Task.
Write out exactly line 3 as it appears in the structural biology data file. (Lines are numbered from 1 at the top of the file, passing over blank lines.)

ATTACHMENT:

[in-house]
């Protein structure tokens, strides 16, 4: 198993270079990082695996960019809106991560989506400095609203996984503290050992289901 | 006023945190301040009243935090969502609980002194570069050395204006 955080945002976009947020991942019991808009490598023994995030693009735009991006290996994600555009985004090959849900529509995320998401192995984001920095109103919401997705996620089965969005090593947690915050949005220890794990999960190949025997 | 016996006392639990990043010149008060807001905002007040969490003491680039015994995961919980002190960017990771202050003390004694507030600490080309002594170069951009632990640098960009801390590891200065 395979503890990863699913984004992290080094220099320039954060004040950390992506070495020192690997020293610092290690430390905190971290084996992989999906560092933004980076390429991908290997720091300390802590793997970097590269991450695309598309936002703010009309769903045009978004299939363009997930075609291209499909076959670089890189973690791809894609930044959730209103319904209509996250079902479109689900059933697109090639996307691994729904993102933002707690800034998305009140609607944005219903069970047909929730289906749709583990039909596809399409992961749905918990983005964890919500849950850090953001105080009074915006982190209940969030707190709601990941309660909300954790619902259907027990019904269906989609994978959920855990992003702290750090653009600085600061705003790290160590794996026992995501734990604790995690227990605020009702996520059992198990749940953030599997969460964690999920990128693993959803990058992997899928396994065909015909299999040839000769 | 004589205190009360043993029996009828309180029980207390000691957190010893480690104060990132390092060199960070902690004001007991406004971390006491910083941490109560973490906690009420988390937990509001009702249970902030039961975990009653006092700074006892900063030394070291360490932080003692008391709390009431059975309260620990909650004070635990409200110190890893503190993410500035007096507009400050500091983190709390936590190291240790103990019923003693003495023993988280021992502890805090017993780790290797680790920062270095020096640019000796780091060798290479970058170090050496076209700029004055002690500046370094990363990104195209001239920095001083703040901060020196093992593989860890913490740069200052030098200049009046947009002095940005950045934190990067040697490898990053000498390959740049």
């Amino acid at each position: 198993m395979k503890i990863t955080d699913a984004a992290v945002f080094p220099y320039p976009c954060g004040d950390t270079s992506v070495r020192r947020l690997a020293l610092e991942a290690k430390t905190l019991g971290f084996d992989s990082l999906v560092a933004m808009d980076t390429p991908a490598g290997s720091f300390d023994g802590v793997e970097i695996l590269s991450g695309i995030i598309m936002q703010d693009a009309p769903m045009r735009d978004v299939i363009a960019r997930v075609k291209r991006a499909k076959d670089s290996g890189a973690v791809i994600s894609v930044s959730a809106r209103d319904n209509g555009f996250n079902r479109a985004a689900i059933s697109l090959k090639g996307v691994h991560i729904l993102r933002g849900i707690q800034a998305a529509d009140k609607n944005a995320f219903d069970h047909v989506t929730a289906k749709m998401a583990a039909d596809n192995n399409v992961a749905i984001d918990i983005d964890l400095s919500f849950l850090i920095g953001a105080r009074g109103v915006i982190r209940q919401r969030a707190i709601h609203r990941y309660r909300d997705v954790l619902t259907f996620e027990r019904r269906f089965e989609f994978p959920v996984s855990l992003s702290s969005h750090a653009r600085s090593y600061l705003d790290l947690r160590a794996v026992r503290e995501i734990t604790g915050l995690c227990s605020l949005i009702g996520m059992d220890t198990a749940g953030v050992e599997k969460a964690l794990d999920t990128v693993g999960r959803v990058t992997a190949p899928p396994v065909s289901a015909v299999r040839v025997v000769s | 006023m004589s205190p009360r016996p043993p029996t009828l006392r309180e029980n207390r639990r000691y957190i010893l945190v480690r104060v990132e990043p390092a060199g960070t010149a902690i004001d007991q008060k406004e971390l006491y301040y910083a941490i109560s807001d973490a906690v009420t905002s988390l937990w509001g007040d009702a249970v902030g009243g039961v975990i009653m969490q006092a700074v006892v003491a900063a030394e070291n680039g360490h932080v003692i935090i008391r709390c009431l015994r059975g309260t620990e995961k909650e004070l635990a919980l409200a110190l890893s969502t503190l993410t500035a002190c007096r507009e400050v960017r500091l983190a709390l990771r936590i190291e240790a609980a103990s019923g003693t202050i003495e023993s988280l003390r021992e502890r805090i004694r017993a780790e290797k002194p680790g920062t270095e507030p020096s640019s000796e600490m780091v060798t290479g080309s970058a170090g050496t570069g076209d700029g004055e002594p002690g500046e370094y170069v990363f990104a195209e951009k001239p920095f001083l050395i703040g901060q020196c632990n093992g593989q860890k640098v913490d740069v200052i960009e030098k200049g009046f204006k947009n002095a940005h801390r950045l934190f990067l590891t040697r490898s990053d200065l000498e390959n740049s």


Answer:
């Amino acid at each position: 198993m395979k503890i990863t955080d699913a984004a992290v945002f080094p220099y320039p976009c954060g004040d950390t270079s992506v070495r020192r947020l690997a020293l610092e991942a290690k430390t905190l019991g971290f084996d992989s990082l999906v560092a933004m808009d980076t390429p991908a490598g290997s720091f300390d023994g802590v793997e970097i695996l590269s991450g695309i995030i598309m936002q703010d693009a009309p769903m045009r735009d978004v299939i363009a960019r997930v075609k291209r991006a499909k076959d670089s290996g890189a973690v791809i994600s894609v930044s959730a809106r209103d319904n209509g555009f996250n079902r479109a985004a689900i059933s697109l090959k090639g996307v691994h991560i729904l993102r933002g849900i707690q800034a998305a529509d009140k609607n944005a995320f219903d069970h047909v989506t929730a289906k749709m998401a583990a039909d596809n192995n399409v992961a749905i984001d918990i983005d964890l400095s919500f849950l850090i920095g953001a105080r009074g109103v915006i982190r209940q919401r969030a707190i709601h609203r990941y309660r909300d997705v954790l619902t259907f996620e027990r019904r269906f089965e989609f994978p959920v996984s855990l992003s702290s969005h750090a653009r600085s090593y600061l705003d790290l947690r160590a794996v026992r503290e995501i734990t604790g915050l995690c227990s605020l949005i009702g996520m059992d220890t198990a749940g953030v050992e599997k969460a964690l794990d999920t990128v693993g999960r959803v990058t992997a190949p899928p396994v065909s289901a015909v299999r040839v025997v000769s | 006023m004589s205190p009360r016996p043993p029996t009828l006392r309180e029980n207390r639990r000691y957190i010893l945190v480690r104060v990132e990043p390092a060199g960070t010149a902690i004001d007991q008060k406004e971390l006491y301040y910083a941490i109560s807001d973490a906690v009420t905002s988390l937990w509001g007040d009702a249970v902030g009243g039961v975990i009653m969490q006092a700074v006892v003491a900063a030394e070291n680039g360490h932080v003692i935090i008391r709390c009431l015994r059975g309260t620990e995961k909650e004070l635990a919980l409200a110190l890893s969502t503190l993410t500035a002190c007096r507009e400050v960017r500091l983190a709390l990771r936590i190291e240790a609980a103990s019923g003693t202050i003495e023993s988280l003390r021992e502890r805090i004694r017993a780790e290797k002194p680790g920062t270095e507030p020096s640019s000796e600490m780091v060798t290479g080309s970058a170090g050496t570069g076209d700029g004055e002594p002690g500046e370094y170069v990363f990104a195209e951009k001239p920095f001083l050395i703040g901060q020196c632990n093992g593989q860890k640098v913490d740069v200052i960009e030098k200049g009046f204006k947009n002095a940005h801390r950045l934190f990067l590891t040697r490898s990053d200065l000498e390959n740049s």